Asphodelus ramosus

Branched asphodel                                                                                  Ασφόδελος

Asphodelaceae - asphodel family                                                            Monocot.


The name of this flower, asphodel, evokes a romantic idea of the Greek landscape. With it's tall handsome flower spikes, Asphodelus ramosus is an impressive sight in springtime, however it is a very common plant, which is often considered to be a weed. It is widespread throughout Greece in olive groves, neglected fields and waste ground and often found near graveyards. Since ancient times, it has been considered in to be a food for the poor and helped many to survive the depredations of the Second World War.

In many books and papers the plant is referred to as Asphodelus aestivus, but this plant does not occur in Greece.

2-3cm , 20-40cm,
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Asphodels and the afterlife

Often found in or near graveyards, asphodels have, since ancient times, been associated with death. Persephone; the wife of Hades and queen of the underworld wore a wreath of asphodels around her head. Although they were considered poor food for the living, it was thought that asphodel roots were the favourite food of the shades, the spirits of the dead.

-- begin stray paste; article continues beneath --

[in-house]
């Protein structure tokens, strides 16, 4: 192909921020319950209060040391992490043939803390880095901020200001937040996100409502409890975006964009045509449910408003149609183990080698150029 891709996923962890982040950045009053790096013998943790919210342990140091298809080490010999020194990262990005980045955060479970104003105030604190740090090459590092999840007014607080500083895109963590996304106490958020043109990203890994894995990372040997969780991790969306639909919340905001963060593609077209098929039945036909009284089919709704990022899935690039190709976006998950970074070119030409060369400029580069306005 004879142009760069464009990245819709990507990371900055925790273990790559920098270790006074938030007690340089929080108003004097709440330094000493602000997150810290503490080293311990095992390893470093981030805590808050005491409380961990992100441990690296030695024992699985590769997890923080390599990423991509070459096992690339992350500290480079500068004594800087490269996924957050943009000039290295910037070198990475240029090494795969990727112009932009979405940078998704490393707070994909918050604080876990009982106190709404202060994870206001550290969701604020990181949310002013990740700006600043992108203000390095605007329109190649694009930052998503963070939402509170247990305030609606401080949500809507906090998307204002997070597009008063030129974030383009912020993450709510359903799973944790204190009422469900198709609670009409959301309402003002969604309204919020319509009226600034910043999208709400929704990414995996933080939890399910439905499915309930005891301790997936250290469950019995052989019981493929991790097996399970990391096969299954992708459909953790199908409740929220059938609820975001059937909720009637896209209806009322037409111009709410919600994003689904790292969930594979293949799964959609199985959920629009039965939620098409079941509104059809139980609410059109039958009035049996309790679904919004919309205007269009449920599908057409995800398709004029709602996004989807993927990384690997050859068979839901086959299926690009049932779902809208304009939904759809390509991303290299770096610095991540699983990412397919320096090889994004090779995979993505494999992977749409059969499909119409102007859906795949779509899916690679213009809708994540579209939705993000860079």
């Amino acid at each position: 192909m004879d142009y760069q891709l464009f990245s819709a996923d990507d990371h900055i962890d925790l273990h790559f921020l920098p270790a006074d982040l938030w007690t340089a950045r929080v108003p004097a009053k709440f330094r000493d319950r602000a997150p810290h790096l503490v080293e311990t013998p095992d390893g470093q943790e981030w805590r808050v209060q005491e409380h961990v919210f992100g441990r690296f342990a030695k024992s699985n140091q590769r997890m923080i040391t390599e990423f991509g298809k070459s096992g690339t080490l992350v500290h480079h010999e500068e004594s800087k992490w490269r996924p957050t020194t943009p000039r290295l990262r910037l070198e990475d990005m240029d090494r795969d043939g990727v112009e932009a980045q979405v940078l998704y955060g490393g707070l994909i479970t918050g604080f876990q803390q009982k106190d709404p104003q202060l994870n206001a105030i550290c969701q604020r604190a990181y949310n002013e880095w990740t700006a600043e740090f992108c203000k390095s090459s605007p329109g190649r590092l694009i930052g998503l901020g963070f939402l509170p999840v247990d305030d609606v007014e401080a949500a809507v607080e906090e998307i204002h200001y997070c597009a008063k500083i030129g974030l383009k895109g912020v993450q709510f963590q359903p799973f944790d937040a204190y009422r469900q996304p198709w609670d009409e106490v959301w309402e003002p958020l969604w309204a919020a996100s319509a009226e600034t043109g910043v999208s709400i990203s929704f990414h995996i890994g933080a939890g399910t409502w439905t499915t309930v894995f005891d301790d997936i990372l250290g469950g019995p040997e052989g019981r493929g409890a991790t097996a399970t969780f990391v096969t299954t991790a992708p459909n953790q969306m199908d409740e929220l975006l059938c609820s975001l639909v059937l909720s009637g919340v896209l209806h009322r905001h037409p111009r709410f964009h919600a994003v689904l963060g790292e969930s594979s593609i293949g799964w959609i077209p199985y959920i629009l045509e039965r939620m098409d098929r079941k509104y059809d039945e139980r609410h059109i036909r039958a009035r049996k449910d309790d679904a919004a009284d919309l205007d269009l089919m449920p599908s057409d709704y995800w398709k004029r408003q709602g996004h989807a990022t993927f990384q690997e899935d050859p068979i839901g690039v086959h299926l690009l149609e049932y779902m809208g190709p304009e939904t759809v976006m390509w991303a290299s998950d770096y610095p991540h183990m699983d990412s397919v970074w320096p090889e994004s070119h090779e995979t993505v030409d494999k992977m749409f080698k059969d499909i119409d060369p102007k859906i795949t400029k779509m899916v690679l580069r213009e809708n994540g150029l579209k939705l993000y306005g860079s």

In romantic literature Asphodel fields have been portrayed as a fertile, fragrant, flowery paradise. Homer, however described the asphodel meadow (άσφθδελόν λειμώνα) as a dark and gloomy ash covered place, where spirits weep and wail pathetically.

The ancient Greek image of the afterlife evolved over many centuries but still has resonance in modern culture. A coin was placed beneath the tongue of the dead to pay the ferryman and their souls were ferried across the River Acheon by the ancient, drab and dirty Charon with fiery eyes and filthy cape.

On arrival in the underworld, the spirits were judged by their lives and deeds on earth. The spirits of heroes and those of extraordinary virtue entered the Elysian Fields, a place of fertile beauty with abundant water and cooling winds; evil sinners were condemned to Tartarus, the deepest, darkest pit below Hades, where they would be tortured for eternity; the ordinary souls remained in the Asphodel Fields where they would wander forever.

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